The cause was kidney failure, his wife, Nancy Wekselbaum, said.
Mr. Wekselbaum and his brother, David Weck, who had both recently immigrated from Cuba, were the only employees of the store when it opened in 1963 in a cramped 2,000-square-foot space.
They began with a dual mission. They would offer every sort of whatchamacallit in the categories of housewares, plumbing and electrical supplies, and appliances and utensils — from aerators to window zippers. (And if it wasn’t stocked, it was ordered.) And, they vowed, they would treat customers — be they housekeepers, ladies who lunch, college professors or custodians — with the same, well, graciousness.
“One thing he told me on various occasions was that throughout his life he often felt like something of an outsider,” Mr. Wekselbaum’s son Charles said in his eulogy.
“In Sancti Spiritus, Cuba, he was called a Jewish person; in Havana, a campesino; and in New York, a Puerto Rican,” he said. “I like to think that the lesson that he took away from this feeling, and carried with him, was that the most important thing is to be yourself, to embrace the uniqueness of character of one’s self and of those around you, and to treat everybody well and with respect no matter where they come from.”
The store eventually spread to both sides of Third Avenue, between 70th and 71st Streets, as it gobbled up 40,000 square feet from one adjacent storefront after another. It opened several other Manhattan locations as well and came to stock some 175,000 items — increasingly of luxury caliber — and add as many as 500 employees.
Though never known as a haven for bargains, the store became a magnet for shoppers searching for — and willing to pay top dollar for — elusive vacuum cleaner bags, replacement glass coffee decanters, light-switch plates in scores of colors, specialty stain removers, hard-to-find bulbs, decorative lighting fixtures and pictures frames, designer dinnerware and bedding, and a cornucopia of other items.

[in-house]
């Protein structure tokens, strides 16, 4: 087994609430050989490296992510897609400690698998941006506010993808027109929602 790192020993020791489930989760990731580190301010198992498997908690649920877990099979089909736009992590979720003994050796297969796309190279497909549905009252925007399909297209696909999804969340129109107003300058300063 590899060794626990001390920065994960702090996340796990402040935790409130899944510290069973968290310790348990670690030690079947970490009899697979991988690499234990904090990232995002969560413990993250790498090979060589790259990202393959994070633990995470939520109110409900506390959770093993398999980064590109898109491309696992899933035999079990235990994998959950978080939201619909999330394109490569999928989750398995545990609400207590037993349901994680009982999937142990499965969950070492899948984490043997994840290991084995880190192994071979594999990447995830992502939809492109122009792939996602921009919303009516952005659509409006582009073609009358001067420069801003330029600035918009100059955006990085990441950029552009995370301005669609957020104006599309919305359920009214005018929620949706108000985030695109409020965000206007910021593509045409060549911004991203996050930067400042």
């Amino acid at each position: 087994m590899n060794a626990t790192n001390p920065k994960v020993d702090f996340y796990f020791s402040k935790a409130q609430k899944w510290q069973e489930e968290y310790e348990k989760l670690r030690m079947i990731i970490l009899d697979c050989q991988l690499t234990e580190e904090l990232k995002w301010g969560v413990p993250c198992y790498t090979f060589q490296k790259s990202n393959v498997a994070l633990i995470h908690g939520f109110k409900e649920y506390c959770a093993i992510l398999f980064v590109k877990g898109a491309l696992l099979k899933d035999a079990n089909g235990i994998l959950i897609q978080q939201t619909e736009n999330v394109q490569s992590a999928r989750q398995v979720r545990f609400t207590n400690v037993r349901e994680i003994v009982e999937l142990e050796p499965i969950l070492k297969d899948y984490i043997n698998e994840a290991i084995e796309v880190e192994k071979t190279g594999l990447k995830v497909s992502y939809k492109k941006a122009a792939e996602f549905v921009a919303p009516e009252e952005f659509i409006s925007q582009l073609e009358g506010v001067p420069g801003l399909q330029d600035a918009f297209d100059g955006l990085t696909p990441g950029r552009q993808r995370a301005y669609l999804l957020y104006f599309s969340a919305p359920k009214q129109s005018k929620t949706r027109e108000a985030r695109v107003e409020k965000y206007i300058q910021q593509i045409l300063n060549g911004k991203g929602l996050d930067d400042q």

Mr. Weck moved to Florida and sold his interest to his brother in 1984.
After finding itself in financial straits because of overexpansion, the family lost control of the business in 2010, and Mr. Wekselbaum and his wife, who ran the bedding, bath and linen shop, retired to Connecticut. Gracious Home is still operating under new ownership.
Natan Wekselbaum was born in Sancti Spiritus, a 16th-century city in central Cuba, on Oct. 21, 1934, to Samuel and Sarah (Chysyk) Wekselbaum.
His father had left Soviet Russia around 1920 because of anti-Semitism and planned to settle in the United States. But, apparently told that the American government was wary of Communist infiltration and that he would have to go to a nearby country first, he landed in Cuba, liked it, began working as a peddler there and remained.
Natan Wekselbaum graduated from the University of Havana, where he majored in business and accounting and joined the family business importing and distributing cosmetics, health and beauty supplies, stationery and hardware.
When Fidel Castro seized power, the family business faltered, and Mr. Wekselbaum, at 27, left for the United States in 1961 with his wife and infant son. He was the last of his siblings to leave. His parents followed several years later.
Mr. Wekselbaum had planned to pursue a career as an accountant in New York. But he changed his mind after sales clerks in a discount department store and a small hardware retailer rebuffed him — because, he believed, he was a foreigner with a Spanish accent.
“They treated me terribly,” he told The New York Times in 1993. “That was what gave me the idea to open a shop where we would be nice to people, even if they didn’t speak English.”
His first marriage, to Aida Berger, ended in divorce. He married Nancy Cohen, a financial analyst who had grown up in a retailing family in upstate New York, in 1982. They had met in the elevator of the building where they both lived.
At Gracious Home, Mr. Wekselbaum had a reputation for being hands-on, working from a tiny office, answering the telephone himself and attentively touring the store each morning.
In 2003, when he needed a kidney transplant, doctors at Mount Sinai Hospital were stunned when 18 potential donors volunteered. His replacement organ came from a salesman in the hardware department at Gracious Home.